As demands placed on agriculture to meet the world’s growing population become ever greater, sustainability is much more than a buzzword. Today’s egg farms use water and arable cropland more efficiently, while using less fuel, compared to farms 50 years ago. Quite simply, they do far more with considerably less.
Every aspect of the egg production process, from cultivating feed to raising the laying hens, has led to a reduced environmental footprint.
Due to increased feed efficiency, advancements in hen housing and manure management, egg farms now use less water and energy on a daily basis and release less polluting emissions.
A study by the Egg Industry Center demonstrates how the egg community has reduced its environmental footprint over the last 50 years through improved hen feed, better disease control and lower death loss, advancements in hen housing and subsequent reduction of natural resource use. Researchers conducted a life cycle assessment, comparing 1960 and 2010 U.S. egg production to evaluate environmental impacts encompassing every aspect from cultivating feeds to raising the laying hens.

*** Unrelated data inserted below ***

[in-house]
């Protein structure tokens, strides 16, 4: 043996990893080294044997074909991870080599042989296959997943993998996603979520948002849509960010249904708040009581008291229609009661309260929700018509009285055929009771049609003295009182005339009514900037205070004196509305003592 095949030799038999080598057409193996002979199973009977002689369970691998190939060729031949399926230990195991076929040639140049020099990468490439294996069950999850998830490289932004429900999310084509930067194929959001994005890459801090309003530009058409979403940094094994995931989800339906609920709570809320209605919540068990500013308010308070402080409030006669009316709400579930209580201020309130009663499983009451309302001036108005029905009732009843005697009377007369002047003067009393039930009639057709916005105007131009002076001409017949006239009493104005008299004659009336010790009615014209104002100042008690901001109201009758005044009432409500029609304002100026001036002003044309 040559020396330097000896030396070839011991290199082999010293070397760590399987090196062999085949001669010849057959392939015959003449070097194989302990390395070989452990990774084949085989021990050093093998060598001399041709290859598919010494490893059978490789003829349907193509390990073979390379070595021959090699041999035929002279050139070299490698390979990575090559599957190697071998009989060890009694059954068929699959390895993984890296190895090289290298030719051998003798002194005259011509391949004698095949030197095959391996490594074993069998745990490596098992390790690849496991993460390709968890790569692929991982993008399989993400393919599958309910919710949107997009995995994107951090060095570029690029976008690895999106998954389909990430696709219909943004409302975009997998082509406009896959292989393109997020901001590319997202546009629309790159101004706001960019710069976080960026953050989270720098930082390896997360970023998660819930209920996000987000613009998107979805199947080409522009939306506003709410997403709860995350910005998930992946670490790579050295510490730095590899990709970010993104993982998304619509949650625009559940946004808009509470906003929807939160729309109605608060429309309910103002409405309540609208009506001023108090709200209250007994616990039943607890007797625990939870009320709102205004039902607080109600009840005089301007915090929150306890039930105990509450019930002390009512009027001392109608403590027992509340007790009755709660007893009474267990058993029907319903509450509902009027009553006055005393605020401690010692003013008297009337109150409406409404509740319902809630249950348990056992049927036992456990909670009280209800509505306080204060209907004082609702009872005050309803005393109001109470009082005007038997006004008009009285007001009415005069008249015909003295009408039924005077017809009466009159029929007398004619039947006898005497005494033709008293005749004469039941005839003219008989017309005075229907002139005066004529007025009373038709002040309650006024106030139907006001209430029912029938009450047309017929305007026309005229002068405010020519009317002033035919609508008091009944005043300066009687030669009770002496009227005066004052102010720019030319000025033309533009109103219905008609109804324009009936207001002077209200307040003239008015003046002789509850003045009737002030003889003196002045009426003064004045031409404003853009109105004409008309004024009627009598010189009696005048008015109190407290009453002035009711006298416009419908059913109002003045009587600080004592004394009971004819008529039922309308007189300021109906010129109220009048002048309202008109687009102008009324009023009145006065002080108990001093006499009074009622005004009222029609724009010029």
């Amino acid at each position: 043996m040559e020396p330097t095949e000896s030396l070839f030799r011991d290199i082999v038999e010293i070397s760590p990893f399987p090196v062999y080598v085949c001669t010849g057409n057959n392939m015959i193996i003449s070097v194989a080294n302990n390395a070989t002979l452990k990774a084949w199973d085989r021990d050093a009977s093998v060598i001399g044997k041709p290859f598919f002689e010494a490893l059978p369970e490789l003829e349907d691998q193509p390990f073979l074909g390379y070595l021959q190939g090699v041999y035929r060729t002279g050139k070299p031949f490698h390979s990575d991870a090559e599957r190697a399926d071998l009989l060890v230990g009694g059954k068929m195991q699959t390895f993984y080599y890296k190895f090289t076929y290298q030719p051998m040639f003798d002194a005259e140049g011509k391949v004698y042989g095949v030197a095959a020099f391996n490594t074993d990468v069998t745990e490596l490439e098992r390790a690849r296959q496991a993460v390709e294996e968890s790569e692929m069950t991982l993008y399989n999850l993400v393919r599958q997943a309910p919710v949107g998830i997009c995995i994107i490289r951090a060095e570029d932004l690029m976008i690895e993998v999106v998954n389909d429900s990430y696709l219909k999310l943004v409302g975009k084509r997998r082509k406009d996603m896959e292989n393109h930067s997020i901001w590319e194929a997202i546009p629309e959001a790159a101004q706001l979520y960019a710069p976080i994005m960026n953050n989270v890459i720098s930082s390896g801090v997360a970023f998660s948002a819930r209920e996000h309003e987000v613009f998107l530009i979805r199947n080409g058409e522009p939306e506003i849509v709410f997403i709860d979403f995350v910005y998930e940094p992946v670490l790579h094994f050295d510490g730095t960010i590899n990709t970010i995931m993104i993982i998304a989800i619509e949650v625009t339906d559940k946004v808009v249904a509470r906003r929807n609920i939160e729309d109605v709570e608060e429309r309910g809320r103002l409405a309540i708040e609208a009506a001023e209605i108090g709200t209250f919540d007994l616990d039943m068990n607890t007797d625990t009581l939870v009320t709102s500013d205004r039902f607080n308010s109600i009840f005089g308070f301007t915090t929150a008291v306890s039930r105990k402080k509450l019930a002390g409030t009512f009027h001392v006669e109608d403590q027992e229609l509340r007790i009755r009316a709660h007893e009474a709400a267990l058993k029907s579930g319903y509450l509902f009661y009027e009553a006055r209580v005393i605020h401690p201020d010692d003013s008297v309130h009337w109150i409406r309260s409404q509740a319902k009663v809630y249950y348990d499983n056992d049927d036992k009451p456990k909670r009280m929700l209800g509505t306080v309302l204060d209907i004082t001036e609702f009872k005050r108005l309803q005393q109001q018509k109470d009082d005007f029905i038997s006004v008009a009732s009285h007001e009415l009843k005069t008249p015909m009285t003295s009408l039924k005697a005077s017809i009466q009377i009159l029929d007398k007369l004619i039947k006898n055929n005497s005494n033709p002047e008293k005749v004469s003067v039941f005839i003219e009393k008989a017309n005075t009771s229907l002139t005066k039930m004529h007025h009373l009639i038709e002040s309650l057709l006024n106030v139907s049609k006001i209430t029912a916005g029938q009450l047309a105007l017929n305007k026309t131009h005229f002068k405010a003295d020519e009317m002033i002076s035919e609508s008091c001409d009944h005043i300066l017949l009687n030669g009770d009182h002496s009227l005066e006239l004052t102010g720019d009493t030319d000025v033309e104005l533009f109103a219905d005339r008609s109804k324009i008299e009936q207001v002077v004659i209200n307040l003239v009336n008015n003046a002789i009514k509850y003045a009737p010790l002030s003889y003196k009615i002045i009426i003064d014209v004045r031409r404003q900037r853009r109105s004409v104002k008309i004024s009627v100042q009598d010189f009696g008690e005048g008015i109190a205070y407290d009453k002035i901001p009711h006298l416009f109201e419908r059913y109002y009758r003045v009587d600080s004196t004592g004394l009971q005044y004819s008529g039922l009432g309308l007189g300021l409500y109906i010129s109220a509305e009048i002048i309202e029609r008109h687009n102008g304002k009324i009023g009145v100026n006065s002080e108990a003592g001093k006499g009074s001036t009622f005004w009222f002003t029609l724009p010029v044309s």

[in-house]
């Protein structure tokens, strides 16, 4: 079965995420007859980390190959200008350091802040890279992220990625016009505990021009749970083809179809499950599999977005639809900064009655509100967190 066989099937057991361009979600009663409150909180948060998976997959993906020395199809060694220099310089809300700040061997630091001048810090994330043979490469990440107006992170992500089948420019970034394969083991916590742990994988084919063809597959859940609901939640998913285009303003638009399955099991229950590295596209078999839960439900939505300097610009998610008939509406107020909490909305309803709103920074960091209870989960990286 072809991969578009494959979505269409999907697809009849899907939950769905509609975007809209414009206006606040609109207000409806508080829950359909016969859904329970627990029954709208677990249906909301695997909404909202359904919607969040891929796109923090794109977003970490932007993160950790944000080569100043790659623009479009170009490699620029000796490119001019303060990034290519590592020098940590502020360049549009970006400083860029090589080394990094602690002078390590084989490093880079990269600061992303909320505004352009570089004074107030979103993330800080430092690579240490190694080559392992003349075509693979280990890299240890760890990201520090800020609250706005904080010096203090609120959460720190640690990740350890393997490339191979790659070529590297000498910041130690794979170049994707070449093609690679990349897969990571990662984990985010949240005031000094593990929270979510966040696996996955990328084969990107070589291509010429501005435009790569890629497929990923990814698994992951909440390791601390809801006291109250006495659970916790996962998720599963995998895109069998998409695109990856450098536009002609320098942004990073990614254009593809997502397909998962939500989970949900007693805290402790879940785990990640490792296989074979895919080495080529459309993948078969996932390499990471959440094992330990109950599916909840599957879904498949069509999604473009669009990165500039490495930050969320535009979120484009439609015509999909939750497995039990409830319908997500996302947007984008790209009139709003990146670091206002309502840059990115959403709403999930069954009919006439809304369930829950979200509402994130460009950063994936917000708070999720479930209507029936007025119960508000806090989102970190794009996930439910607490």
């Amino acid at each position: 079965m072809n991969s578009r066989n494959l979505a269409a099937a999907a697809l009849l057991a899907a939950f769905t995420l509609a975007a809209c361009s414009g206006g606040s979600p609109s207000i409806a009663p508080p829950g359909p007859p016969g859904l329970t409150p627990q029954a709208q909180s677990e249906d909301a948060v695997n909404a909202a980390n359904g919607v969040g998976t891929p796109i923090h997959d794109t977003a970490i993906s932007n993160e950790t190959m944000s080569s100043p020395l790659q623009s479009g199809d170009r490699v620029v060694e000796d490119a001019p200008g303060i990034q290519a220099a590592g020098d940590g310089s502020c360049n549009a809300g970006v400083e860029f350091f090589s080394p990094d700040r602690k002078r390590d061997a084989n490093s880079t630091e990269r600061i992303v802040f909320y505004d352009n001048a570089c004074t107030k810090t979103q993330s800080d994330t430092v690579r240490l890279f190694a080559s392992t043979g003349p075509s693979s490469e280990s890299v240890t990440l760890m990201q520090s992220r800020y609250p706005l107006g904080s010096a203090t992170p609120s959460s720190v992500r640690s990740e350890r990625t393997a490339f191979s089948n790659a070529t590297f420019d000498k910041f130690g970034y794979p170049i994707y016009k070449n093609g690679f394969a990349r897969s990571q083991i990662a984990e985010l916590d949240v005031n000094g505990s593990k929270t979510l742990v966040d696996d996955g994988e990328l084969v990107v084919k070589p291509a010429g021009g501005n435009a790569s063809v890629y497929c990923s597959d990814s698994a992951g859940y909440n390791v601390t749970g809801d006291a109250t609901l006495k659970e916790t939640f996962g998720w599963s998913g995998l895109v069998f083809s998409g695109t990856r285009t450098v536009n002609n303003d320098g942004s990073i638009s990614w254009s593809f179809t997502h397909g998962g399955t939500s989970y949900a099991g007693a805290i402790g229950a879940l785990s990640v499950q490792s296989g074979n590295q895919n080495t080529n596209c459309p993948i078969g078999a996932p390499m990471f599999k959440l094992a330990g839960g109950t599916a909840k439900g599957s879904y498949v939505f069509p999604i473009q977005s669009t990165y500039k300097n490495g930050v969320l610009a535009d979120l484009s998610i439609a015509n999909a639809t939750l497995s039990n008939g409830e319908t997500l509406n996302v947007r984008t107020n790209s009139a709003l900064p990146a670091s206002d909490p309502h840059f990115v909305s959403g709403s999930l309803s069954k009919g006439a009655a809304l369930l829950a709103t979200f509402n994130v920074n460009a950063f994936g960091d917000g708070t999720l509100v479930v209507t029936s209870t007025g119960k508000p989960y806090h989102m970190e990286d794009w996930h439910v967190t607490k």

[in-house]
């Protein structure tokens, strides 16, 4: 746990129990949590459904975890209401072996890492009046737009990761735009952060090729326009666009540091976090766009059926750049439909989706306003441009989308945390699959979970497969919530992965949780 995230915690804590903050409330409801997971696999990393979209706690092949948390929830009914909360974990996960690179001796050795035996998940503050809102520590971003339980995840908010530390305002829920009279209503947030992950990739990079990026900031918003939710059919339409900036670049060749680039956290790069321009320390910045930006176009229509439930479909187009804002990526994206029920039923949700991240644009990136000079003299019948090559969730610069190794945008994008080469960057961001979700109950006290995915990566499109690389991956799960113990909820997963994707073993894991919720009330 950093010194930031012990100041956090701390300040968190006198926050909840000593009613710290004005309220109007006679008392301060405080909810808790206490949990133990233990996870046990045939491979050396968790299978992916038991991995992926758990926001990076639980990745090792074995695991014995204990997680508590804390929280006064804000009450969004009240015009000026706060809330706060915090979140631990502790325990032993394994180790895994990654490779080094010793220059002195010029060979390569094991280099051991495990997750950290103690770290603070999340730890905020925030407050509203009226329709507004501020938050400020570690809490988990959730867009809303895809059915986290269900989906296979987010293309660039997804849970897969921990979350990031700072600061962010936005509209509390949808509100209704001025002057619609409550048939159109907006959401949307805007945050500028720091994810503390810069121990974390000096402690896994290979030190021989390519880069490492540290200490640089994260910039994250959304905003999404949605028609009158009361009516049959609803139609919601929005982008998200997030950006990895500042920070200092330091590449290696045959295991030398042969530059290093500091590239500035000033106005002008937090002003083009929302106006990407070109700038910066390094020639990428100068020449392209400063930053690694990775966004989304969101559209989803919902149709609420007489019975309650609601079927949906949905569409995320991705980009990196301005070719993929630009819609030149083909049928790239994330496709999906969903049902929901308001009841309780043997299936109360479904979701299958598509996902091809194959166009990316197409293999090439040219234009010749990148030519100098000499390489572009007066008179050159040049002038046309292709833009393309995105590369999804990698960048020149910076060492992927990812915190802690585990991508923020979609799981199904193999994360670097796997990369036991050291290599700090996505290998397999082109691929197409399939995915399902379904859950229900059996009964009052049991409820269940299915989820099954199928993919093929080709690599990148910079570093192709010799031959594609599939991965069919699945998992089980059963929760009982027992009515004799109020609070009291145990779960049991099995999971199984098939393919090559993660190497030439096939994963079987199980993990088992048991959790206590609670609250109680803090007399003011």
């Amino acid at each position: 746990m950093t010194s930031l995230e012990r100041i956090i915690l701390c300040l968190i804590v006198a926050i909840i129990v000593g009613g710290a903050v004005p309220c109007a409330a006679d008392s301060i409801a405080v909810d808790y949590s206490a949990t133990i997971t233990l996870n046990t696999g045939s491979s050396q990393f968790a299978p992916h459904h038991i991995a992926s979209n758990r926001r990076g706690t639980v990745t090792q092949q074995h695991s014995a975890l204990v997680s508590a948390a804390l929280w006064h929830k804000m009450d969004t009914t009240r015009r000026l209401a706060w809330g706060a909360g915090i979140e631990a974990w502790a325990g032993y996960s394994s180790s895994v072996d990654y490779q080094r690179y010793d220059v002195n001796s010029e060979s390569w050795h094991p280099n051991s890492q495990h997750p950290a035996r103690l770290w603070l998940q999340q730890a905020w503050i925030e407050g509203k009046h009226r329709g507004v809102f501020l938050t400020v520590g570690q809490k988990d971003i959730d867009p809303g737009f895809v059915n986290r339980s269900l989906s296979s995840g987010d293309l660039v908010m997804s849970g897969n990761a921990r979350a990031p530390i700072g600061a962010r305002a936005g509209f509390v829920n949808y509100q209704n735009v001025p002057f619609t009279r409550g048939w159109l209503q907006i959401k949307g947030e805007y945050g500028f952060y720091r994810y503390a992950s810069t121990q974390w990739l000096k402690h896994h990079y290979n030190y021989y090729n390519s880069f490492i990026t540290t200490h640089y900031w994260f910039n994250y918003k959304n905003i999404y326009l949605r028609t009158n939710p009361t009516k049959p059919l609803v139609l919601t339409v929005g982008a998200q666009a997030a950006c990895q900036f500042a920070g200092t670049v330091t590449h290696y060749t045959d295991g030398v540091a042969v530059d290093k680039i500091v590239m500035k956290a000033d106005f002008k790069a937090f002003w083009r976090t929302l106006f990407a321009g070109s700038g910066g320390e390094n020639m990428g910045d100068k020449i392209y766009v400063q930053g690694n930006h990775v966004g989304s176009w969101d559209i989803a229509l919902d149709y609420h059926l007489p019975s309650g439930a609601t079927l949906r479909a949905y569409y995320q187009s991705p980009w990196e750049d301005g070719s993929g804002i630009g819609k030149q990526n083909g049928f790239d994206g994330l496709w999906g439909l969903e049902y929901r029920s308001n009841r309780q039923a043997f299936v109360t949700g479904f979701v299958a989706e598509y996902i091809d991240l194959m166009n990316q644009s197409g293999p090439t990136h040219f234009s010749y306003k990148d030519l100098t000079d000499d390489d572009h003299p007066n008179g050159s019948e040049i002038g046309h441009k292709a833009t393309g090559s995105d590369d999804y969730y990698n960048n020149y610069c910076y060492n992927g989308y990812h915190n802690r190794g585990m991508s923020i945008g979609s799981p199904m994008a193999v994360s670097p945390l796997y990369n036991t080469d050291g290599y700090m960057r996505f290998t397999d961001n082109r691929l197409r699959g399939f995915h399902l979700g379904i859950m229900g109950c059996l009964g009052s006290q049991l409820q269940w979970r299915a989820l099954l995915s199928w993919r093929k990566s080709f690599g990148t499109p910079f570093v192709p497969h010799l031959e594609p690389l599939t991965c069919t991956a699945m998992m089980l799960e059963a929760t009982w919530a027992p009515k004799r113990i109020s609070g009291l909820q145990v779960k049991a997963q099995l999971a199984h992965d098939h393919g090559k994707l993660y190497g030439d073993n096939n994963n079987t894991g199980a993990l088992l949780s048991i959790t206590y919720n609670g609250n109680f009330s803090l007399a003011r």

Hens housed in cages under the UEP Certified program use 15 to 25 percent less feed per egg than hens in cage-free or free-range environments. These UEP Certified farms also have smaller carbon footprints due to lower feed usage, more efficient use of natural resources and less land usage.